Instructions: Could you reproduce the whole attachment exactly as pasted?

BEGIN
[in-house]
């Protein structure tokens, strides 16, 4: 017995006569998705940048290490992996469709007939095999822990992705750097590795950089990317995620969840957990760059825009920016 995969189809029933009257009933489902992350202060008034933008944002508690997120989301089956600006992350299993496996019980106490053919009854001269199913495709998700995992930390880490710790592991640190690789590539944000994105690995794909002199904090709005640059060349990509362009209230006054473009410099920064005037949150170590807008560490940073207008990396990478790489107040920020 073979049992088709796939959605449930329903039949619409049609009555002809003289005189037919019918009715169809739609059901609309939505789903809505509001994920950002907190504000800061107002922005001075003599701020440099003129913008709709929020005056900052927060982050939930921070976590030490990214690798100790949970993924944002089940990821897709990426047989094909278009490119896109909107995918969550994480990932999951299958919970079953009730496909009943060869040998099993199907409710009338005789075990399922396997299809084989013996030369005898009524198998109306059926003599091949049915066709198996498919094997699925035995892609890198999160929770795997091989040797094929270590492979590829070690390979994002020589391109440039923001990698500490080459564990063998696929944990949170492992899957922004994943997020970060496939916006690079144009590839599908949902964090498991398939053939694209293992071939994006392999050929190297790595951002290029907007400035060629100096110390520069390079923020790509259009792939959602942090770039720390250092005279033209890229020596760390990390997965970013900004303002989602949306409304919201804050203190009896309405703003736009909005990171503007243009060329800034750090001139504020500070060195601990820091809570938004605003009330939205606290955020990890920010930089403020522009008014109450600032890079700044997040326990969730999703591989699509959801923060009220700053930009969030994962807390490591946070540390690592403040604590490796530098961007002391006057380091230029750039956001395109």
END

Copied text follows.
[in-house]
């Protein structure tokens, strides 16, 4: 017995006569998705940048290490992996469709007939095999822990992705750097590795950089990317995620969840957990760059825009920016 995969189809029933009257009933489902992350202060008034933008944002508690997120989301089956600006992350299993496996019980106490053919009854001269199913495709998700995992930390880490710790592991640190690789590539944000994105690995794909002199904090709005640059060349990509362009209230006054473009410099920064005037949150170590807008560490940073207008990396990478790489107040920020 073979049992088709796939959605449930329903039949619409049609009555002809003289005189037919019918009715169809739609059901609309939505789903809505509001994920950002907190504000800061107002922005001075003599701020440099003129913008709709929020005056900052927060982050939930921070976590030490990214690798100790949970993924944002089940990821897709990426047989094909278009490119896109909107995918969550994480990932999951299958919970079953009730496909009943060869040998099993199907409710009338005789075990399922396997299809084989013996030369005898009524198998109306059926003599091949049915066709198996498919094997699925035995892609890198999160929770795997091989040797094929270590492979590829070690390979994002020589391109440039923001990698500490080459564990063998696929944990949170492992899957922004994943997020970060496939916006690079144009590839599908949902964090498991398939053939694209293992071939994006392999050929190297790595951002290029907007400035060629100096110390520069390079923020790509259009792939959602942090770039720390250092005279033209890229020596760390990390997965970013900004303002989602949306409304919201804050203190009896309405703003736009909005990171503007243009060329800034750090001139504020500070060195601990820091809570938004605003009330939205606290955020990890920010930089403020522009008014109450600032890079700044997040326990969730999703591989699509959801923060009220700053930009969030994962807390490591946070540390690592403040604590490796530098961007002391006057380091230029750039956001395109």